I'm not going to call this a need pick, because it was clear that after the top 3, there was no clear hierarchy. The Royals who felt several guys had similar value went with the position they felt was the weakest in their system: shortstop. Would they have selected Colon had they taken Green the year before? I seriously doubt it.

So who might they have taken instead? Well prior to the draft there was a distinct buzz around three other prospects. Drew Pomeranz, Chris Sale and Yasmani Grandal.

Pomeranz was the advanced college lefty out of Ole Miss. He was selected fifth overall by the Cleveland Indians, and as I have previously stated he was flipped along with Alex White this past summer for Ubaldo Jiminez.

Had the Royals selected Pomeranz they would have yet another lefty knocking on the door of a big league rotation spot. I would guess he'd spend part of the season pitching in Omaha, eventually breaking in sometime midway through the year, unless he had a killer Spring Training. For his minor league career Pomeranz owns a 1.78 era with a 3.13 K:BB ratio.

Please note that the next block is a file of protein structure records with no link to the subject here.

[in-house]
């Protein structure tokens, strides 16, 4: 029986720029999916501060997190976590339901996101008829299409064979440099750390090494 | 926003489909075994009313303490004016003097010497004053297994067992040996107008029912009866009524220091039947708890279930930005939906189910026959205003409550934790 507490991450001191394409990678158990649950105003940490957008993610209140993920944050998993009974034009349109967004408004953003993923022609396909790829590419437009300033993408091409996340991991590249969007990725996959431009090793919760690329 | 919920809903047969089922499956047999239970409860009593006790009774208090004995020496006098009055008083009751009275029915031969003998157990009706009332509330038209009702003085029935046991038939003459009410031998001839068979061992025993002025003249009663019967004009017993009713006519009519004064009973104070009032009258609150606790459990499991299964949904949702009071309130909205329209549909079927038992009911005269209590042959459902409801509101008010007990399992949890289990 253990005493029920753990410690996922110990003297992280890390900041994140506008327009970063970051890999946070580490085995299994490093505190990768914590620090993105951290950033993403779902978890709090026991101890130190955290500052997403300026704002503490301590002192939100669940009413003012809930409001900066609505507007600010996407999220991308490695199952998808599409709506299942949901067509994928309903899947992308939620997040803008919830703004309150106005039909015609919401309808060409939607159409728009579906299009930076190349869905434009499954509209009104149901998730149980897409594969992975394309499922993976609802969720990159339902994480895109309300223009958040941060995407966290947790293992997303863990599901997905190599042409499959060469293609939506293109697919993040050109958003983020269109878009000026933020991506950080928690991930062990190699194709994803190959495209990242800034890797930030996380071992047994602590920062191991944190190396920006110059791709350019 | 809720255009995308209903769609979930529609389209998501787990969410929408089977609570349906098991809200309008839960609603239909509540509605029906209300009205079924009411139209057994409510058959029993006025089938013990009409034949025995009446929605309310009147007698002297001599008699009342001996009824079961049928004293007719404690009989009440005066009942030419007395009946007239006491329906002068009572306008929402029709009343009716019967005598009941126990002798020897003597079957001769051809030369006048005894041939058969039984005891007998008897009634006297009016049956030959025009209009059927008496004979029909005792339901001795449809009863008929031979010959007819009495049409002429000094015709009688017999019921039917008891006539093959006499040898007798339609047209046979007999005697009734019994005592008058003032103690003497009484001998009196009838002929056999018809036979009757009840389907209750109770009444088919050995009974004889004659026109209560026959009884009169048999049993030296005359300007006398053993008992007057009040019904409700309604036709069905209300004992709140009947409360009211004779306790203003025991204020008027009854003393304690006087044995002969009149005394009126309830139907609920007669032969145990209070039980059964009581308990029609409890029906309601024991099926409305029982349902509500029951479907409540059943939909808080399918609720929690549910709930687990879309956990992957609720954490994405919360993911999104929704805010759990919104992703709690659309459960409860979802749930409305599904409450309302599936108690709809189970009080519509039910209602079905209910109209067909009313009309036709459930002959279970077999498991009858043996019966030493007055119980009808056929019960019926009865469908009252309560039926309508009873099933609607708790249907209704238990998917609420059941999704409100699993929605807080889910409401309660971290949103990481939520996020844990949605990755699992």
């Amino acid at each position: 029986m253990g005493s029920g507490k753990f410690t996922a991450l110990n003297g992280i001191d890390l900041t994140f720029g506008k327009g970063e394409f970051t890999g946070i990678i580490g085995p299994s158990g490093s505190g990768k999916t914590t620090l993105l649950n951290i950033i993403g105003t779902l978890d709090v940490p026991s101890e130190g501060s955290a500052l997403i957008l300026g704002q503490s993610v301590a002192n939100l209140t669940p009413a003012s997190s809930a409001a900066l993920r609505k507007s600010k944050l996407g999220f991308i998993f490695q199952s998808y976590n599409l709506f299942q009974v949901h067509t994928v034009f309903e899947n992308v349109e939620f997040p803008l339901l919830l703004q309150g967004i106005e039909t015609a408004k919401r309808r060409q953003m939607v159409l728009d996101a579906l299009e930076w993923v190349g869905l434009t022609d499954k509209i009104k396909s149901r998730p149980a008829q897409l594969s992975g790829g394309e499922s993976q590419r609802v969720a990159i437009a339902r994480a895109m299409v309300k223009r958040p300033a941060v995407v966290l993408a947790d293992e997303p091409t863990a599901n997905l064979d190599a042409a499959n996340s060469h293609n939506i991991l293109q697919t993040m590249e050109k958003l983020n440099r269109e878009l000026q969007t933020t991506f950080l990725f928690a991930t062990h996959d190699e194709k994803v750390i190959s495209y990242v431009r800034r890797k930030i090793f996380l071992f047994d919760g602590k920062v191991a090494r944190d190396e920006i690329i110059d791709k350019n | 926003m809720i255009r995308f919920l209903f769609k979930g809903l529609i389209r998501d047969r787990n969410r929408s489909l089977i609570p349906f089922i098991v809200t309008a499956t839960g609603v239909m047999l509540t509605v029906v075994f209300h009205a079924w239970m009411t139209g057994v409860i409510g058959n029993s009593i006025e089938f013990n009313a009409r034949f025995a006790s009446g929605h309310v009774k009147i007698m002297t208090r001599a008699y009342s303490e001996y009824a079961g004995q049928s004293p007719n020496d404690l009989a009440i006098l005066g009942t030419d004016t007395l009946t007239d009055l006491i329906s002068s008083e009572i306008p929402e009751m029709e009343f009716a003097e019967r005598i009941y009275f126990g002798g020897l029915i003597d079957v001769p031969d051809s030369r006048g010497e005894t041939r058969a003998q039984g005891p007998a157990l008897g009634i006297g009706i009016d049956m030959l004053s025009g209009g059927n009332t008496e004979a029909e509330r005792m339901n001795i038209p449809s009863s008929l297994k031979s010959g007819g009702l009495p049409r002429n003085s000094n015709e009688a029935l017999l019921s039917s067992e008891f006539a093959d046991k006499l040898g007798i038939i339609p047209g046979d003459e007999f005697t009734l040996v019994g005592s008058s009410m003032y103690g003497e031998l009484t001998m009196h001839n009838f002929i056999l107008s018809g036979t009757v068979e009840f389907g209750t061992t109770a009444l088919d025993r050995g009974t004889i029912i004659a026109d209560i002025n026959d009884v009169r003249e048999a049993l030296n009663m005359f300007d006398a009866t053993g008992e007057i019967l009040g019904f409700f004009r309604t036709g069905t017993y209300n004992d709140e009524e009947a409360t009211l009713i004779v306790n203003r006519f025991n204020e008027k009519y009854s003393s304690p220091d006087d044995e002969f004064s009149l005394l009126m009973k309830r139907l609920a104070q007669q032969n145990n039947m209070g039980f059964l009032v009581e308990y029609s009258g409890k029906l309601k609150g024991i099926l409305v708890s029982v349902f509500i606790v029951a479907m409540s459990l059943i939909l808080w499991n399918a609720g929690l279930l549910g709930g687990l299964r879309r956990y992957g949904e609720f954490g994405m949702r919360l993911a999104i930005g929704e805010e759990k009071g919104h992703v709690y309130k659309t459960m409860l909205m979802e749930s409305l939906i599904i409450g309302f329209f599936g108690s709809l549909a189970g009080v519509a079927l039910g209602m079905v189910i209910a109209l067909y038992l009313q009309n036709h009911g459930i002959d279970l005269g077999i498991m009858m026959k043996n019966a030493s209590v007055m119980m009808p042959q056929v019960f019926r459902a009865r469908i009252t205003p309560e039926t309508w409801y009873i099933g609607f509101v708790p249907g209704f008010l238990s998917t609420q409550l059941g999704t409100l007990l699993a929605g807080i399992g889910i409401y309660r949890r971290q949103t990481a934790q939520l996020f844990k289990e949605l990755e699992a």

Chris Sale was linked the Royals possibly more than any other prospect in the days leading up to the draft. Sale the tall lanky lefty taken out of Florida Gulf Coast University. Like Aaron Crow many projected him as a future reliever and for that reason he wasn't a personal favorite of mine.